If man maintained these trees, then every tree could be saved and grow healthily. Tree 32 from end of 2 road junction with watersprout and proper branch IMG 6259.JPG is on Page 8 . You can see that the proper branch has attachment to the main branch all the way round (see Branch Collar for detailed explaination in 'Lifting', 'Crown Thinning' and Crown Reduction in Photo Damage to Trees in Madeira 4 Gallery and in Tree 165 from lido to forum
IMG 0192.JPG. The black central portion could be part of the branch collar of Tree 15 forum end of 2 road junction IMG 6184.JPG in
Gallery 1 Page 4. You can see half the branch collar from a branch in tree 26 from end of 2 road junction IMG 6230 in Gallery 1 Page 7 and be able to note how much more of the branch collar is attached to its mother branch than a watershoot), whereas the watershoot is only attached to the proper branch in less than half its circumference. This means that the watershoot is inherently very weak in the side where it is not attached. If a pulling force is applied to the opposite side which is not attached, then the watershoot will break away. Madeira appears to pollard it's trees and then rely on the watershoots which grow from the stumps - a dangerous procedure.

Now why does Madeira pollard its trees in the pavement in Funchal? Madeira is famous for its Christmas Lights, which are lit from 1 December to 8 January. They are very festive but it does mean that from about 120 inches (300 cm) to about 240 inches (600 cm) all the trunks/branches need to be devoid of foliage and then it does not matter about too much foliage above that. These lights then become visible for miles and cruise ships can view the spectacle. These trees are then not nourished, watered or allowed for their roots to breathe, and the foliage is the only section which can absorb water from the rain. An extremely dangerous practice has been done in the main high street near the roundabout at the bottom of the steep hill out of Funchal - pollarded trees have had their watershoots pollarded, so that no doubt lights will be attached to the first generation of watershoots (in attaching them the installers could fall off with that watershoot).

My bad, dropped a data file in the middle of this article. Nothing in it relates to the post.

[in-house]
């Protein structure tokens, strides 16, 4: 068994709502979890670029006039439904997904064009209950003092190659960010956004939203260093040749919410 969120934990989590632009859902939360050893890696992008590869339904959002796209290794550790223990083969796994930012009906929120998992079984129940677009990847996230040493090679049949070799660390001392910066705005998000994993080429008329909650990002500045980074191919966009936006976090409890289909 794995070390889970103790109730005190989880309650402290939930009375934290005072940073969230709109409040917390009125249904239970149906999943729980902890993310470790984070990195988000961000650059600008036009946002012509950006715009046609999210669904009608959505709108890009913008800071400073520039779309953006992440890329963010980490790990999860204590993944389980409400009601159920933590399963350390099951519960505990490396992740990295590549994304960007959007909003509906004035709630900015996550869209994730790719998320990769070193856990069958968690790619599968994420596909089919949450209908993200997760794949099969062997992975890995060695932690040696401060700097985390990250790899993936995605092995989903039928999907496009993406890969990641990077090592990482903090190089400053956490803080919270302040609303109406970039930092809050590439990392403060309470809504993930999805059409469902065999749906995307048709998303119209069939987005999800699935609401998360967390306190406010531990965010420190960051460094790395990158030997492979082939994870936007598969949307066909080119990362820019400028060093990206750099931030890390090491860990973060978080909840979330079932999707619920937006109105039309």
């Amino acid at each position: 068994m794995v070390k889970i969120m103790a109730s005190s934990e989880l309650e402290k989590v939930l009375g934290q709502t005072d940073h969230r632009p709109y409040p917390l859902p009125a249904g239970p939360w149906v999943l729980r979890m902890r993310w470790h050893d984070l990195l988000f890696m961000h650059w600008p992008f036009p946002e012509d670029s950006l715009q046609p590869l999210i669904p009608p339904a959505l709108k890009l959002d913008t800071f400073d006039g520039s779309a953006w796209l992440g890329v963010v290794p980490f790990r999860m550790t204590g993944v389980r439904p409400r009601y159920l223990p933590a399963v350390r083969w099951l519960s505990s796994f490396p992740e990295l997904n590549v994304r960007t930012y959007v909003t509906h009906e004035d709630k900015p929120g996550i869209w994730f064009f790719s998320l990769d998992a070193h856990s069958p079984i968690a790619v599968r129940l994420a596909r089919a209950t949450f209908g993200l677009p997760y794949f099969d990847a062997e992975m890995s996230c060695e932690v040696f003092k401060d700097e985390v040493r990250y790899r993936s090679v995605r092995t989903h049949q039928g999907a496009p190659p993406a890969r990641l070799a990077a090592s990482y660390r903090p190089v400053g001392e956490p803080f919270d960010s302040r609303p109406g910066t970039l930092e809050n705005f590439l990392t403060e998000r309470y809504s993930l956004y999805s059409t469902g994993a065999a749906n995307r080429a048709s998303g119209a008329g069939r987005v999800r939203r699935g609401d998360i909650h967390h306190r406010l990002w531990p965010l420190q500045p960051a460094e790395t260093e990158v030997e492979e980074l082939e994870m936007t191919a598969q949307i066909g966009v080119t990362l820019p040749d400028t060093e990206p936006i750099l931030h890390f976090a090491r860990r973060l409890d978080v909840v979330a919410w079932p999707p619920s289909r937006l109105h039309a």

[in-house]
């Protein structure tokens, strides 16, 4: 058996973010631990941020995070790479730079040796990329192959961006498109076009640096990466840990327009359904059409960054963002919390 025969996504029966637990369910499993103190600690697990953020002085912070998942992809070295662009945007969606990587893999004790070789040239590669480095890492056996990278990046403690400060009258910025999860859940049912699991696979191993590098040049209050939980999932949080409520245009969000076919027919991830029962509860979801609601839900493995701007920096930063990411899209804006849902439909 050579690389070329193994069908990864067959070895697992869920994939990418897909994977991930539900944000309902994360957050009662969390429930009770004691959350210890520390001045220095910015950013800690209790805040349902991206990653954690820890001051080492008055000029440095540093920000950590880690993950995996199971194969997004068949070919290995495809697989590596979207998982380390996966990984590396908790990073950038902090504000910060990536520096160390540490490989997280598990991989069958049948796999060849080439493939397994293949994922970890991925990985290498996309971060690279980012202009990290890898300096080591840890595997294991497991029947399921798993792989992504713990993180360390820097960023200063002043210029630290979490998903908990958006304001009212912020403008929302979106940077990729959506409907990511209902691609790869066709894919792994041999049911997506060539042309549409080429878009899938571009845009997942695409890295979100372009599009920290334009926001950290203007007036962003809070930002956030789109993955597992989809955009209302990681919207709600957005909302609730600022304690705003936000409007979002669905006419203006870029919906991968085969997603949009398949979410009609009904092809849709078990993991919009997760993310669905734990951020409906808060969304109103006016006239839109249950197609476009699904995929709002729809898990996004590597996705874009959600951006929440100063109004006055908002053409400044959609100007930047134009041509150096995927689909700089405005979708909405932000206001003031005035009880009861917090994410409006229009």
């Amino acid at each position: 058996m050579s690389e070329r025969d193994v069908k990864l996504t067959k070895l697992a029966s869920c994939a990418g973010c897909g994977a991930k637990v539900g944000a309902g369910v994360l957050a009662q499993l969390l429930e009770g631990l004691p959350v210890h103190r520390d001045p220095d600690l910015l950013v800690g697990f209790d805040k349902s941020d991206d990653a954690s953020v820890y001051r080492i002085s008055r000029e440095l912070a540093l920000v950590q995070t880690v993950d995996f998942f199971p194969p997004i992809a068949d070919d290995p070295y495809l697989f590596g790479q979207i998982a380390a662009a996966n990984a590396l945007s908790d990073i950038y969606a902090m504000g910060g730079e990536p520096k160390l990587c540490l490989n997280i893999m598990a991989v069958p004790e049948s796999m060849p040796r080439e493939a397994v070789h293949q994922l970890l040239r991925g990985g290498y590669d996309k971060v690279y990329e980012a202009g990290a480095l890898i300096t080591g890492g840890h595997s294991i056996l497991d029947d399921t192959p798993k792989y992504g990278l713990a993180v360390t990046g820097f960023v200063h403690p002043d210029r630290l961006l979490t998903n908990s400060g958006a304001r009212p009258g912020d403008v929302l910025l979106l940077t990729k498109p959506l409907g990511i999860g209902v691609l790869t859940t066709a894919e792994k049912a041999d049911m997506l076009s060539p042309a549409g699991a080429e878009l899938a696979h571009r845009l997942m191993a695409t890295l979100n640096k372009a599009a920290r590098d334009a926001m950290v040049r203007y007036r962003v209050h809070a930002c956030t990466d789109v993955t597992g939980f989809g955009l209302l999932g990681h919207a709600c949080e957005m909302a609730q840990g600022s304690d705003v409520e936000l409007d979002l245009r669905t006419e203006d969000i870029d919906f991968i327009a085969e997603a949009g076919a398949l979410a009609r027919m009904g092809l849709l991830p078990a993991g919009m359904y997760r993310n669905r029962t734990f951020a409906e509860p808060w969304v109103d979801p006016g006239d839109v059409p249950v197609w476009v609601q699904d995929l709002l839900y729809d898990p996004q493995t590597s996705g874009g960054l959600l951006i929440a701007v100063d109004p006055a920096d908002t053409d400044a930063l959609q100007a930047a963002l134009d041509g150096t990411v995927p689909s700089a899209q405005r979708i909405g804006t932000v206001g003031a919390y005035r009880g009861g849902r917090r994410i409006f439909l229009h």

Madeira appreciates Mosaic Pavements and so they are now laying these marble chips in concrete rather than embedding them in the earth. That means that there is no access for the tree roots to receive water, nourishment or do gaseous exchange.

If I can save a very old tree, which 10 years later is continuing to flower and grow, I wonder why in Madeira they cut off branches and allow the resulting stump to rot back into the trunk (which leads to that tree falling down), and then ignore the danger for its visitors?

The following comes from Ivydene Gardens Evergreen Trees Gallery:-

"Saving the Common Yew at St. Margarets Church, Rainham, Kent (written 31 July 2009 for the congregation).